2. small acts of kindness
  3. keeping promises
  4. clarifying expectations
  5. being loyal
  6. and offering a sincere apology when these first five actions are violated.

Since a recruiter will play such an important part of your travel therapy experience, take the time to evaluate your experiences with each job that you apply to according to these principles. If you feel like one of these aspects is missing, move on. There are many great travel therapy companies and recruiters, so keep looking until you find one.

Whether it is permanent, per diem, or travel job, a “good” job is a matter of perception.  Travel jobs in particular can be tricky.  Most of us know that we will only be in a travel job for about 3 months, so we think to ourselves “I can do anything for three months!”

I mostly agree, but I personally have some red flags when considering a travel position. I have turned down numerous travel positions in wonderful locations due to 90% productivity expectations.

On the other hand, I have also turned down many wonderful sounding positions simply due to the remoteness of the locations.  Specifically, I have had wonderful pay packages presented to me in Wyoming, which is a beautiful state but the locations that need therapists are remote and did not offer a lot in terms of entertainment and specific recreational opportunities I am looking for.  I tend to take assignments in cities where there are at least 10,000 people.  I actually learned this lesson when I first started taking small contract assignments in Colorado.  I found myself in a small eastern Colorado town of about 500 people doing some outpatient, inpatient and home health.  It was exciting but I found the city to be too small for me.  There was no social gatherings to speak of, everyone knew I was the “out of towner” and it just felt small.  The residents of the town were extremely nice and helpful but in the end I did not renew the contract.

Finding the right permanent or travel position can be tricky. You learn as you go.

Talking to recruiters can take practice.  Do not be afraid to ask questions about benefits, patient ratios and how the therapy team works.  I like to ask why the facility needs a traveler or new permanent therapist and how common is staff turnover.  In an upcoming article I will discuss more questions to ask prior to taking a travel or permanent position.   You will develop your own “red flags” and the ability to “go with your gut” when taking travel assignments.  In the meantime have a fun transition from winter into spring and safe travels.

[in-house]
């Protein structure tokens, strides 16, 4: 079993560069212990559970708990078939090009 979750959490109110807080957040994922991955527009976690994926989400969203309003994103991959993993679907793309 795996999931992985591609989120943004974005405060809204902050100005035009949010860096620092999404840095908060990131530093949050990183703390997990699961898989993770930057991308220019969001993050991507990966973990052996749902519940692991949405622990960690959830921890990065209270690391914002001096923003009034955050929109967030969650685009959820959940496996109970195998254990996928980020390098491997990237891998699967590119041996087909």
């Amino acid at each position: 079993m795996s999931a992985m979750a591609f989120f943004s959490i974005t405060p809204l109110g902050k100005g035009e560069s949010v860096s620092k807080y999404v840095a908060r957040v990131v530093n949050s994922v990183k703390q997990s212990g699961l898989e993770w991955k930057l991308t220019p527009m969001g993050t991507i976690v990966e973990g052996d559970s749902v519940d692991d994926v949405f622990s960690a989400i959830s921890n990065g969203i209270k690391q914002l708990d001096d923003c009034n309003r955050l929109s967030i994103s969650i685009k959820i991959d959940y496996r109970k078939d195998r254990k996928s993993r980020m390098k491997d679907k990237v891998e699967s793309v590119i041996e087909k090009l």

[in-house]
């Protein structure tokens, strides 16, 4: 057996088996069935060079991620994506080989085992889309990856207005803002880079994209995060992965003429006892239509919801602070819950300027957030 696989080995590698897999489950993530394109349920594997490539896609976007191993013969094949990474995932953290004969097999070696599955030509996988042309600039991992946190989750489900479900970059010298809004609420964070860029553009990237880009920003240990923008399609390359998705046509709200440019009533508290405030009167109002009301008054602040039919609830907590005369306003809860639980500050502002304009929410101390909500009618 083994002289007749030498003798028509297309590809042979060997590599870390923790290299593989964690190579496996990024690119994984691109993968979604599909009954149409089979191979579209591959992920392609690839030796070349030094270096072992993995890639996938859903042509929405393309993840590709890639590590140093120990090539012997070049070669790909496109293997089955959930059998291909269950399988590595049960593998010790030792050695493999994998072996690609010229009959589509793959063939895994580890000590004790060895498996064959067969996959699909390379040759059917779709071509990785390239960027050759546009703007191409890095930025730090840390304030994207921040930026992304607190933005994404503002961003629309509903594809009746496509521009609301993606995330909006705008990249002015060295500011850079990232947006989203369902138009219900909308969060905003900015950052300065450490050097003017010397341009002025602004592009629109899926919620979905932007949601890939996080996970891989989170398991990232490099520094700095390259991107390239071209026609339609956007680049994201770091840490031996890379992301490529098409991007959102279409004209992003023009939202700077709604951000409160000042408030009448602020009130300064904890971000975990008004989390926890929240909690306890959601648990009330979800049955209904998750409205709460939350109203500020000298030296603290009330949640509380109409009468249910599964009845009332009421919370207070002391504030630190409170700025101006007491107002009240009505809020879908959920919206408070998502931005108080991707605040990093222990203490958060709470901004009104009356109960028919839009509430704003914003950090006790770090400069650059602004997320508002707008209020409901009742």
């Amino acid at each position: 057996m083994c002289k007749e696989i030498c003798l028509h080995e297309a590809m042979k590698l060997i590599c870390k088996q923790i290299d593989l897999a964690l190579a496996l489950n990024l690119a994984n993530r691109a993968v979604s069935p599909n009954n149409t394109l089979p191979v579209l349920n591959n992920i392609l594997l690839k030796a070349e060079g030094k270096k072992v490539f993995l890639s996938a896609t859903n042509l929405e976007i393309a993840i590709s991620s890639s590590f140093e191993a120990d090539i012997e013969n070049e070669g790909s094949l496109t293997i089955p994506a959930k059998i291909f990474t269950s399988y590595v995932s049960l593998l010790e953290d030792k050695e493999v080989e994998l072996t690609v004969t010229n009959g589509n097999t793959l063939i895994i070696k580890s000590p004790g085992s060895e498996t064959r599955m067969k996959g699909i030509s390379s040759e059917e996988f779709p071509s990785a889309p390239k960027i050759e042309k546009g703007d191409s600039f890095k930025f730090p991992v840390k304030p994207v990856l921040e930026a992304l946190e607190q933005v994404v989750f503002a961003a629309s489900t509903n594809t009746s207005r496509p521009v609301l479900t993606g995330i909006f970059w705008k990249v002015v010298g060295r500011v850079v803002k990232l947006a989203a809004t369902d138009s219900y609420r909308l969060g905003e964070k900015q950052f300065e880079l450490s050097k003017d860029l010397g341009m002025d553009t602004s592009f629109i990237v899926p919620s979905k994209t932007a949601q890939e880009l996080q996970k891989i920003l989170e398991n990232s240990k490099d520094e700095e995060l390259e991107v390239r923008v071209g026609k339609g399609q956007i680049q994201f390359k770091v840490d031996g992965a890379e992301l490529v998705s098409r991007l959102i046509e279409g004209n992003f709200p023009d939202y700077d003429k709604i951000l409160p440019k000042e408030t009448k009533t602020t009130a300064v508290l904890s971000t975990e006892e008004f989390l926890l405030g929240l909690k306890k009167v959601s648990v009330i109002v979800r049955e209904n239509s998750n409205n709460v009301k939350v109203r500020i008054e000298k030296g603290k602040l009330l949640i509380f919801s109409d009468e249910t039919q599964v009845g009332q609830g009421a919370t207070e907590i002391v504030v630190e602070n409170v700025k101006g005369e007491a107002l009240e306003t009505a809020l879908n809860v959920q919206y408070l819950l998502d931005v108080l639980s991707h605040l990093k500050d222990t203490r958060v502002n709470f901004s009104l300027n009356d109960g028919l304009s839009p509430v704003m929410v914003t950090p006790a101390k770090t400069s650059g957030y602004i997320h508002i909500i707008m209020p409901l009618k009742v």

Here’s some things that a good recruiter can do for you:

  • Give you exposure to more jobs.
  • Provide a more efficient application process – provide a direct link to the decision makers in an organization.
  • Screen employers – give you a heads up about what to expect when working for certain organizations.
  • Confidentiality – ability to apply to jobs without informing your current boss or co-workers.
  • Provide some career advice – for example – whether or not your salary expectations are realistic.
  • Provide career coaching – maybe a practice interview if you want one, or feedback on your resume. Before you interview, they often share an inside scoop on the facility.
  • Negotiation Help – As a 3rd party, they can go behind the scenes and try to make a deal work out.

Justin JohnsonJustin Johnson is currently living and working in Bellingham, WA. Justin graduated from Central Michigan University with his DPT in 2008 and earned his GCS designation in 2011. Justin has worked for large trauma 1 and teaching hospitals along with diverse settings as a travel PT for many years.  During the winters Justin can be found sliding up and down mountains on his skis or at Mt. Baker where he is a volunteer ski patroller. During the months where there is no snow he can be found on two wheels.  You can reach him at [email protected]